Next I explain with a small tutorial, how to control a brushless motor with a variable speed drive (ESC) and an Arduino board.
In my case, I use an ArduPilotMega board, but this works for all the Arduino flavour boards.
What we need?
We need a LiPo battery, an ESC, a Brushless motor and an Arduino. A regular voltage source can not be used, because it normally does not have enough capacity (or power) to start up the motor.
I connect the testbench as follows:
How does it work?
To control such a motor you have to send signals to the ESC as if you wanted to control a normal servo motor. These signals are square with a high time that varies between 1 and 2 milliseconds, which would correspond to an angle of between 0 and 180 degrees. We can try first with a servo: If a servo doesn’t move, the brushless motor never will.
For the connection with the microcontroller, we will use an output pin, in our case we will use pin 8. If we use ArduPilot Mega, this pin number 8 is equivalent to channel number 5 (CH_5). We connect the white wire to the pin, the red wire, power, is free and we connect the grounds. (black wire to GND of the Arduino)
To connect the ESC, we connect the power cables to the LiPo battery by means of a 4mm banana connector (we can also use an external power supply, but we must make sure that it has the power that the engine requires… which is usually high when starting). And for the engine connections, in my case I have soldered some clamps as shown in the figure. Important to tie the engine to a fixed place, because when it starts, it can be dangerous and more if it is an outrunner engine.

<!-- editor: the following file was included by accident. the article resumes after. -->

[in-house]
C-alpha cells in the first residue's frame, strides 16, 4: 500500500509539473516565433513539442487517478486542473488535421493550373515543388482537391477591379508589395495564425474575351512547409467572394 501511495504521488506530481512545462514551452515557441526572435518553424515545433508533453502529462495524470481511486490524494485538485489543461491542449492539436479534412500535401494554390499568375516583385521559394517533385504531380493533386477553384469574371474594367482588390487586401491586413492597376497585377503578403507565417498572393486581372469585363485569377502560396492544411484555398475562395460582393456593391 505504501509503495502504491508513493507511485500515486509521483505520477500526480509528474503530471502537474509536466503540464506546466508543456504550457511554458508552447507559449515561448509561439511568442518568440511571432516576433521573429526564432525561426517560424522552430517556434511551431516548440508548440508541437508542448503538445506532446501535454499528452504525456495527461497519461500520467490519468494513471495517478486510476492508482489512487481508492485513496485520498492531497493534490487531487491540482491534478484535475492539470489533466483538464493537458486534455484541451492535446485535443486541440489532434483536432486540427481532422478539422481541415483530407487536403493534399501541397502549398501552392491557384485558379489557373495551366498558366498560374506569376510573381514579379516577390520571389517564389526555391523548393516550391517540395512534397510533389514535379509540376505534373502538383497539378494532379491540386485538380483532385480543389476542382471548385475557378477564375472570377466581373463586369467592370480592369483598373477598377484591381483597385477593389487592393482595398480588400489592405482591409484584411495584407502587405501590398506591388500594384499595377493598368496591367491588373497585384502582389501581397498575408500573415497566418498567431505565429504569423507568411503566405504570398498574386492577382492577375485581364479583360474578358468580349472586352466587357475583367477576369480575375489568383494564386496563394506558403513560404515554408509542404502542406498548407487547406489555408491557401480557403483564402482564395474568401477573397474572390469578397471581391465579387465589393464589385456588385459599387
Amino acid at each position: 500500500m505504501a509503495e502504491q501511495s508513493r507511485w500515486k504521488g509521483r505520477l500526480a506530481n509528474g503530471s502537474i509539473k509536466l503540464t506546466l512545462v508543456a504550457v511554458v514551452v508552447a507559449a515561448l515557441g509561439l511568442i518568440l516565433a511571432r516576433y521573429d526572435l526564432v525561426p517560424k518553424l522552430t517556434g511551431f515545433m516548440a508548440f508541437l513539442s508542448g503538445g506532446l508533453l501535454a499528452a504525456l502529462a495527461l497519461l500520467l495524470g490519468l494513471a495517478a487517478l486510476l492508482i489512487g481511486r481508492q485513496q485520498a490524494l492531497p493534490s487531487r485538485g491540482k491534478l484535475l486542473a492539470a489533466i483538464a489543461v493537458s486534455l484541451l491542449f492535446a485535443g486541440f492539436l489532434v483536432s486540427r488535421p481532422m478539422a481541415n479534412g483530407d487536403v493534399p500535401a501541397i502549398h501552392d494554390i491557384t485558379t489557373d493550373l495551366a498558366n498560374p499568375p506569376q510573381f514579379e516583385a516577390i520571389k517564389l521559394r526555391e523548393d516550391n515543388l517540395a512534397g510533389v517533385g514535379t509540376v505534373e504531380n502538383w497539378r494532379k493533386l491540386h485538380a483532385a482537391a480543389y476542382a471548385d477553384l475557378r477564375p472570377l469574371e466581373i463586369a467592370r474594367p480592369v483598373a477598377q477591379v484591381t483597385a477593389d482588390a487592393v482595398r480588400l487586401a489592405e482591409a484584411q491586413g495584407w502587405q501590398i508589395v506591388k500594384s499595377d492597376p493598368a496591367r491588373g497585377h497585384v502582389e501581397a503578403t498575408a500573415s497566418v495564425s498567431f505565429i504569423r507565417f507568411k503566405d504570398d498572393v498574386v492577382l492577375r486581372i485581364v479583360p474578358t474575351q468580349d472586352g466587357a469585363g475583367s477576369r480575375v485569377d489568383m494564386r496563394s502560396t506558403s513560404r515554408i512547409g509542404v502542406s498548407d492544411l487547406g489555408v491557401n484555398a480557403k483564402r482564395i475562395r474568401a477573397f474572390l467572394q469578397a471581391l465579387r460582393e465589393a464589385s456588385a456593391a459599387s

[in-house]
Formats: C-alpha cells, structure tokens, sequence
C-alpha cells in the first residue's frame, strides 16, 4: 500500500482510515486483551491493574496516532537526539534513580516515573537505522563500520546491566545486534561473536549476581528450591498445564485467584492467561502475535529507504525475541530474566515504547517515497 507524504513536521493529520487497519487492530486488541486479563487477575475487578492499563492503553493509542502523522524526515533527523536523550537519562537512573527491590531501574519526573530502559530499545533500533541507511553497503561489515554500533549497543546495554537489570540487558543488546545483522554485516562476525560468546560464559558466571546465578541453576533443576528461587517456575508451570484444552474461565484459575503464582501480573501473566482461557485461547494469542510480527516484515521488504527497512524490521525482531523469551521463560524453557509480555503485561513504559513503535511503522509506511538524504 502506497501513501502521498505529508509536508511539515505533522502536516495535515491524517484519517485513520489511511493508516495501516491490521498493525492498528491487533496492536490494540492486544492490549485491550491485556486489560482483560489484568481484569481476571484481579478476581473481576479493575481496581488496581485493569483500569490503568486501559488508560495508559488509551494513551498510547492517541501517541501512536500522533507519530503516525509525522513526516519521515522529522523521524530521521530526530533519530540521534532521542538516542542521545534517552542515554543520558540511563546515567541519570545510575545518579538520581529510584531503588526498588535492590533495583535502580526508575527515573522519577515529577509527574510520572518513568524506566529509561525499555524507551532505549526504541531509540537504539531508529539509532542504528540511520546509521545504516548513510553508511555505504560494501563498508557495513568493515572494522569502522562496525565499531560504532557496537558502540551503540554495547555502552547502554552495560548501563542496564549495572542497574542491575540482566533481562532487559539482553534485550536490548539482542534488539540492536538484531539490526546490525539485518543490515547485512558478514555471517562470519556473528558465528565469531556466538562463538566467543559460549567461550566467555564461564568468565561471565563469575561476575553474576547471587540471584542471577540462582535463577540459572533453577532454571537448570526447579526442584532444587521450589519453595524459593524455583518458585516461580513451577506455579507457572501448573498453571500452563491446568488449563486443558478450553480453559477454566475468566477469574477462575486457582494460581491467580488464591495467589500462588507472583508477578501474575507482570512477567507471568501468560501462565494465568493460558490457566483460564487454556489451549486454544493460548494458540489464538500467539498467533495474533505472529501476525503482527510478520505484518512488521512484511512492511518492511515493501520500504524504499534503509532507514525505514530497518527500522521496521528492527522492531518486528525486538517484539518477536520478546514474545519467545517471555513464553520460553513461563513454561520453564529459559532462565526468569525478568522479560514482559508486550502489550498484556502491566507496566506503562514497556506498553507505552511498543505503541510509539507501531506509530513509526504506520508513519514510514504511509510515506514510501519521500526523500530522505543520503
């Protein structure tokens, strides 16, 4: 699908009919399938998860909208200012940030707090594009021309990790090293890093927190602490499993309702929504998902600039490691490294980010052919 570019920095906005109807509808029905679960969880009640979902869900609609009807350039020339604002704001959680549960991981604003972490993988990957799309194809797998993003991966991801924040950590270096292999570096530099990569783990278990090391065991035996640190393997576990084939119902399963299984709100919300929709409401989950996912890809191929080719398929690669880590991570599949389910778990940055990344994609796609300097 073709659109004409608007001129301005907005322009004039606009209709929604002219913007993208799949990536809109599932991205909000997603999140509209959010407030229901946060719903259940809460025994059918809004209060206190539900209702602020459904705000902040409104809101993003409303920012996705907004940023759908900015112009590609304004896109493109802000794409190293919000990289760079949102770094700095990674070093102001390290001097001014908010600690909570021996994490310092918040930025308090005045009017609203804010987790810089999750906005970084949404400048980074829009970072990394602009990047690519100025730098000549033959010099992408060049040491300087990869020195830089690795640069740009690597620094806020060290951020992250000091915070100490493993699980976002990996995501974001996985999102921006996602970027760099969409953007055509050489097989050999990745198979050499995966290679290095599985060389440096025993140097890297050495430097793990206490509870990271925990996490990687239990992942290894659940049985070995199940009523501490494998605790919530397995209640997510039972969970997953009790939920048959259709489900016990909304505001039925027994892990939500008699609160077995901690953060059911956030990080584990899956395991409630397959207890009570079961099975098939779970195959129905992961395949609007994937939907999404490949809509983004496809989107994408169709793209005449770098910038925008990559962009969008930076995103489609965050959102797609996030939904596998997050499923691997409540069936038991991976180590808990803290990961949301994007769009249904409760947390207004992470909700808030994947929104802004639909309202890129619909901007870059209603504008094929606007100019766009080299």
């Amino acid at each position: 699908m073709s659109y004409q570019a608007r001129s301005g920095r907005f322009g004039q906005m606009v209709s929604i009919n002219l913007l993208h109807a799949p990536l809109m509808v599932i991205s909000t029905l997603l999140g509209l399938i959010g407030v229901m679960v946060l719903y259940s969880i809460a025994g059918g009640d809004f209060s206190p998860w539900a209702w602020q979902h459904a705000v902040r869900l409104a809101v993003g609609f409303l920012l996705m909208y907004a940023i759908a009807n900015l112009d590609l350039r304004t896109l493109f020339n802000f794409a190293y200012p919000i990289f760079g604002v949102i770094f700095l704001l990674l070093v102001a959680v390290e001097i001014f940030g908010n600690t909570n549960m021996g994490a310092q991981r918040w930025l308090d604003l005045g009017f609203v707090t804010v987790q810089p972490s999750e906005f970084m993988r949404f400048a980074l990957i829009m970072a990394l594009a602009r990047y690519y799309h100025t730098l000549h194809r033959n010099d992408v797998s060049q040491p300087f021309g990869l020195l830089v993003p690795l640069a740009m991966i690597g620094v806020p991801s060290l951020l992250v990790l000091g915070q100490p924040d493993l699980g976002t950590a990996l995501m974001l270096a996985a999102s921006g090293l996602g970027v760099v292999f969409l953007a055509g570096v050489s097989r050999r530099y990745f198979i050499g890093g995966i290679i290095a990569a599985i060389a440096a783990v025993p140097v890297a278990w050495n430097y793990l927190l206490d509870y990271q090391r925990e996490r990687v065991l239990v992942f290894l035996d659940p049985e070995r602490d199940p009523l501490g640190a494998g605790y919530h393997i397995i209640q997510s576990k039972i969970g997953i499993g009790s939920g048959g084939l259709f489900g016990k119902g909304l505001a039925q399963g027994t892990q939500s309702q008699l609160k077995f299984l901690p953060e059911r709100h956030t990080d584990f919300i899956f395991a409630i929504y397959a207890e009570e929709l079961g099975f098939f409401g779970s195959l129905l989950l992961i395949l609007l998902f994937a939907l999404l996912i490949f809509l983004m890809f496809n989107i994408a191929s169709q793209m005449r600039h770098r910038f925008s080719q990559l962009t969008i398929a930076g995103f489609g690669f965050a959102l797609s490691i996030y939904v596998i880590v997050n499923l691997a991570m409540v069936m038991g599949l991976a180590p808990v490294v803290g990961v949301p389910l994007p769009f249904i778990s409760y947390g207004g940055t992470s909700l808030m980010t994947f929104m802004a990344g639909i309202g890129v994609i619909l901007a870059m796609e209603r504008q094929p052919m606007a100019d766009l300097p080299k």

Code to Program the Arduino
For the code, it’s important to arm the engine before starting it, because if we don’t, it will never start. To initialize an engine it is enough to send 0 angle signals until the engine beeps. It consists of receiving a pulse of 1 millisecond every 20 milliseconds for an approximate time of 4 or 5 seconds.
The process is:
- Supply the ESC and listen the beep music to confirm that it properly started.
myservo.write(0); // start up
- Wait for “Ready” beeps.
- start running:
myservo.write(pulsoMotor); //between 70 a 180 (max)
- Each motor start up with a different angle signal. For my motors it was around 65º.
- Sometimes, it does not start up if I send directly a 70º signal. But it is enoug, if I send a 30º and then 70º.
- To invert the rotating direction, you must intercambiate 2 of the 3 cables.
You can download here the full test bench Code.